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Oracle9iAS Wireless

Oracle Application Server Tips by Burleson Consulting

The Oracle9iAS Wireless component allows for wireless communications between remote wireless servers and the Oracle9iAS architecture. The core of Oracle9iAS wireless is the use of XML communications.  Oracle wireless transforms XML data into whatever markup language is used by the wireless system, including standard HTML, Wireless Markup Language (WML), and other special wireless markups such as VoiceXML and HDML.  This allows the application to generate one set of XML data that is reformatted for the presentation device, be it a cell phone, palm pilot or pager.

Wireless communications with Oracle is becoming commonplace because of the ubiquitous nature of Internet Service Providers creating wireless infrastructures (mostly in the major cities). Within these areas, Oracle wireless can be used to establish direct communications with Oracle9iAS using a standard J2EE and XML communications model.  Oracle9iAS wireless has the benefit is isolating the database communications from the complexity of the wireless protocol by encapsulating the communications into a separate, intermediate layer.

This is one of the most exciting components of Oracle9iAS because it holds the promise for wireless voice communications with Oracle database.  This technology could bring millions of end-user is far closer and intimate contact with their valuable data.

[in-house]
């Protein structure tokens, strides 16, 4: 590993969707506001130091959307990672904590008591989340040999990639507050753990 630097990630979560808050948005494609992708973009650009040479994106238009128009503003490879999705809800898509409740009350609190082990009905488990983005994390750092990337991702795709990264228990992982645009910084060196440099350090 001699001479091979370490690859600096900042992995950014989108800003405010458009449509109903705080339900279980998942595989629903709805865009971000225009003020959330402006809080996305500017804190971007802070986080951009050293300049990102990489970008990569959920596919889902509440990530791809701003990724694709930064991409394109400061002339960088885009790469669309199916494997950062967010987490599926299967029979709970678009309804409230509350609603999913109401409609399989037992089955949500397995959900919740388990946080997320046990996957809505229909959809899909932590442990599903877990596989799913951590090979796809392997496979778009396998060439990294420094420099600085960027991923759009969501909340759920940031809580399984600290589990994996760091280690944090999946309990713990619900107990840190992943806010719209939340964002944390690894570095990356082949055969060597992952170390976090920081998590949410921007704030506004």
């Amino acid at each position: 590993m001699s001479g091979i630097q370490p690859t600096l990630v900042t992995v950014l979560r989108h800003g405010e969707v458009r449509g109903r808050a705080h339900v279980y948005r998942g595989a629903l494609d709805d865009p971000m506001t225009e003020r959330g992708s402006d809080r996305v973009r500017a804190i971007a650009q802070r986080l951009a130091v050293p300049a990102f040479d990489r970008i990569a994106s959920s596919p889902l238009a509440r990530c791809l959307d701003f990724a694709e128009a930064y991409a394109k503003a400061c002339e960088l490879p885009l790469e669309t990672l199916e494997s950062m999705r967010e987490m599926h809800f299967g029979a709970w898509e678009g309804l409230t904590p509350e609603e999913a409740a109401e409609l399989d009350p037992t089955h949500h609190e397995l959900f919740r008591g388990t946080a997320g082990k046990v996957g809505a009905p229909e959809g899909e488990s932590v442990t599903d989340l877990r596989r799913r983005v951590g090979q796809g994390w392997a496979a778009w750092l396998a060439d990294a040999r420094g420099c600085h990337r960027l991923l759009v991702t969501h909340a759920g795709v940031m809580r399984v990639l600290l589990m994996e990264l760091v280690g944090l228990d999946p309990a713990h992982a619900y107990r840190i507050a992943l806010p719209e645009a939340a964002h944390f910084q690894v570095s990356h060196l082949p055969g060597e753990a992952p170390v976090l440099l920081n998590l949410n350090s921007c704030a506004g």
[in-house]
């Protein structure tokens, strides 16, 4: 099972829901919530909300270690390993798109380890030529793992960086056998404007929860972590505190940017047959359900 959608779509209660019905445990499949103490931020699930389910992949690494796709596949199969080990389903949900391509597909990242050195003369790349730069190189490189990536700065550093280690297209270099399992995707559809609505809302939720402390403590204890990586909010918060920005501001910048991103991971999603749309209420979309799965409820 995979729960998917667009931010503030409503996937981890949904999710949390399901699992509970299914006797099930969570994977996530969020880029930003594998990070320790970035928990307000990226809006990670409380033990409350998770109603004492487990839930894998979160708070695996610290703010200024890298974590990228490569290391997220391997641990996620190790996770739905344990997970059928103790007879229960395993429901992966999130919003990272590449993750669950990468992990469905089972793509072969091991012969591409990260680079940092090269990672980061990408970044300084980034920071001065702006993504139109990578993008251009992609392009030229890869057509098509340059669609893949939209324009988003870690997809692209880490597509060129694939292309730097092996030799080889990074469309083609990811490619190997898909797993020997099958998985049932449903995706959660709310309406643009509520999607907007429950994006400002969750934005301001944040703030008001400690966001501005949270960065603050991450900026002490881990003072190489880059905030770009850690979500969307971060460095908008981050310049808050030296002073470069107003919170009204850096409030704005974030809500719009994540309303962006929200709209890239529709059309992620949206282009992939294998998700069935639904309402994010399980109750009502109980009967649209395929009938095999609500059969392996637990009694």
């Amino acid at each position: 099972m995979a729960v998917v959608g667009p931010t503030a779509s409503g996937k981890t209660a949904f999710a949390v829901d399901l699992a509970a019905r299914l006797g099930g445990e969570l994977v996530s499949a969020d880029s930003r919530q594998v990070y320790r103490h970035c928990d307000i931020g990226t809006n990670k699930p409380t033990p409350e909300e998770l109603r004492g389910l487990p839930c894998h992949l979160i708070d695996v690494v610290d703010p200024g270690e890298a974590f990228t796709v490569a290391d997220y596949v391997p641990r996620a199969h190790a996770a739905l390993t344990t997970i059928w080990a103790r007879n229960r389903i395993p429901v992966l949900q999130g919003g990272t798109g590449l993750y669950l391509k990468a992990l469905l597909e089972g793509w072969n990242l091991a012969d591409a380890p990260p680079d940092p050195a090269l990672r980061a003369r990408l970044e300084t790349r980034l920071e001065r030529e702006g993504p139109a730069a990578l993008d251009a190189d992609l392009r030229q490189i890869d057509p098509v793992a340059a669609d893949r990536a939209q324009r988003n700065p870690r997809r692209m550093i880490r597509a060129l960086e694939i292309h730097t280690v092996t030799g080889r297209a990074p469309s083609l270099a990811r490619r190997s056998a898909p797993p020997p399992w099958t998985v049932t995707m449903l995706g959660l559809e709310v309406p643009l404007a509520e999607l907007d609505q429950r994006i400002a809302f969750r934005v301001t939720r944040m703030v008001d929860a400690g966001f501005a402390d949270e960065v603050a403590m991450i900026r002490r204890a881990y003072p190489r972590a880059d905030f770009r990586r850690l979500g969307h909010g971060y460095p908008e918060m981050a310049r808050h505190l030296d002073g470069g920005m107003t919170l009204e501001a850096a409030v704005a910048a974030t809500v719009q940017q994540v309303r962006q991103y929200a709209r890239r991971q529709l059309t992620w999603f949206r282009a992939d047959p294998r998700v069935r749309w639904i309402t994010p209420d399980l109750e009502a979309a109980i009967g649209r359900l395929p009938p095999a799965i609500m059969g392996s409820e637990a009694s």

Oracle Reports Server

The Oracle Reports server component allows for the fast deployment of reports, documents and spreadsheets, all using data from the Oracle database.  To achieve this function the Oracle reports server must interface with an Oracle9iAS instance (and Oracle Portal) to manage the incoming report requests and send the completed reports back to the requesting user. To understand the Oracle Reports server, let?s take a simple example and following the report steps (figure 1.12).

  • Invocation - The Reports server is invoked via the end-user entering a URL (or clicking a link on a web page).

  • Routing - The Oracle9iAS instance intercepts the HTML or XML request, and directs the request to the Reports CGI (or Reports servlets).

  • Request validation - Oracle reports then parses the HTML or XML request and determines the report and the security rules for the report.  If secure, Oracle Reports send an HTML page back to the end-user to accept a user name and password.

  • Execution - The verified request is then queued for execution in the Reports server. Please note that you can configure multiple runtime engines for each reports server.

  • Formatting - Upon completion of the execution, the Reports server formats the output as HTML and forwards the completed report to the Oracle9iAS instance.